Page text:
For a high-performing culture, insurance firms need to shape employees’ “moments that matter”

Organisational culture set to be one of the key competitive differentiators for insurance companies

KUALA LUMPUR, 25 June 2013 – PwC believes that a high performing culture is set to be one of the keys to competitiveness for insurance companies in the new normal.

The new report, Insurance 2020: Unleashing the value from values, finds that when there are so many economic, structural and market challenges to contend with, organisational culture can sometimes seem like an afterthought for many insurance companies. But to tackle these transformational issues most efficiently, a corresponding change in culture is required.

A more agile, innovative, risk-conscious and customer-centric culture is set to be the primary competitive differentiator in the new business landscape. In order to spur real change and deliver real value, insurance companies must look at their people and the environment in which they operate. Moreover, while regulators were once reluctant to impinge on culture, it’s now at the top of their agenda as they seek to instil greater risk awareness and tighter safeguards for customers.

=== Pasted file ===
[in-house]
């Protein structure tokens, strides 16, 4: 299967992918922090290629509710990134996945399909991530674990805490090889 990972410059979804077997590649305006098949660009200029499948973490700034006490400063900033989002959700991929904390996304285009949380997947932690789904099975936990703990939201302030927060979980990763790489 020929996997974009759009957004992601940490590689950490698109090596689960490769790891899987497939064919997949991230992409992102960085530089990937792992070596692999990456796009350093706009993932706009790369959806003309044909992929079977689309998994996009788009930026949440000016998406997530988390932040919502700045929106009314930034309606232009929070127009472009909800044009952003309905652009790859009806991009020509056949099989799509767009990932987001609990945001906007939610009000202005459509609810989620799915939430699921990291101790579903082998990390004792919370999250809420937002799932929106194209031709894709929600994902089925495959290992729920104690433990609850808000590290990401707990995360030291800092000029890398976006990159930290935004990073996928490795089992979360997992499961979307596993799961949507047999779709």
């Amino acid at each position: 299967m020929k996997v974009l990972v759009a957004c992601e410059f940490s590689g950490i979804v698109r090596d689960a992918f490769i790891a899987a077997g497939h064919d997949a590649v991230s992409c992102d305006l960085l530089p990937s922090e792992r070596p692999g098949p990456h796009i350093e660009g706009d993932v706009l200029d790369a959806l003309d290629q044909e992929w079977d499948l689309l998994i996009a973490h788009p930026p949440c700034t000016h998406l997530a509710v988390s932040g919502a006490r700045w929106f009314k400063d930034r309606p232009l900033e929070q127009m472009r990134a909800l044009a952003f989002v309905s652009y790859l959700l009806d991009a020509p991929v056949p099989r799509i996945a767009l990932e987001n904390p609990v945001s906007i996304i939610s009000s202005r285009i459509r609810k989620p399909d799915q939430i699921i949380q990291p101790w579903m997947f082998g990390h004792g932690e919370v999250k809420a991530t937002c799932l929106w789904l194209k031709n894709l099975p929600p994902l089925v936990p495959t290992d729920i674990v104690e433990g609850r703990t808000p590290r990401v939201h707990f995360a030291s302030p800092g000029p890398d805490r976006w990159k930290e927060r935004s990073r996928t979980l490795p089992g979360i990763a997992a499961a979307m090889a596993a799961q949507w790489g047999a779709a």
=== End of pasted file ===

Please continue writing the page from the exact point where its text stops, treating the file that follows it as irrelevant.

Manjit Singh, Insurance Practice Leader, PwC Malaysia said:

“With people around the world living longer and having more wealth to protect, insurers have a bright commercial future provided they can keep pace with the transformation in their marketplace. In Malaysia, the opportunities in insurance remain high.

But insurers here continue to grapple with a talent crunch. Making it easy for people to see what an organisation stands for will help them attract and retain the right sorts of talent, another compelling reason for getting the culture piece right.”

The report also found that while many insurers are seeking to remodel their culture for the new market realities, most are only scratching the surface because they’re failing to translate their high level intentions into real changes in the way their people behave and make decisions. Communications and training alone won’t drive change.

Organisations must identify their employees’ most telling habits and routines (the 'moments that matter') and actively shape them. The key to achieving this are the five golden rules of a high performing culture:

  • Make sure your purpose, vision and values are clear, tangible and actionable
  • Identify and focus on the moments that matter
  • Ensure active leadership and example from the top
  • Ensure active support and investment to bring all elements of the high performing culture together
  • Measure, feedback and adjust

Manjit said:

“Culture can be your greatest ally or your biggest enemy. By actively shaping your organisation’s culture you can use it to your competitive advantage.”


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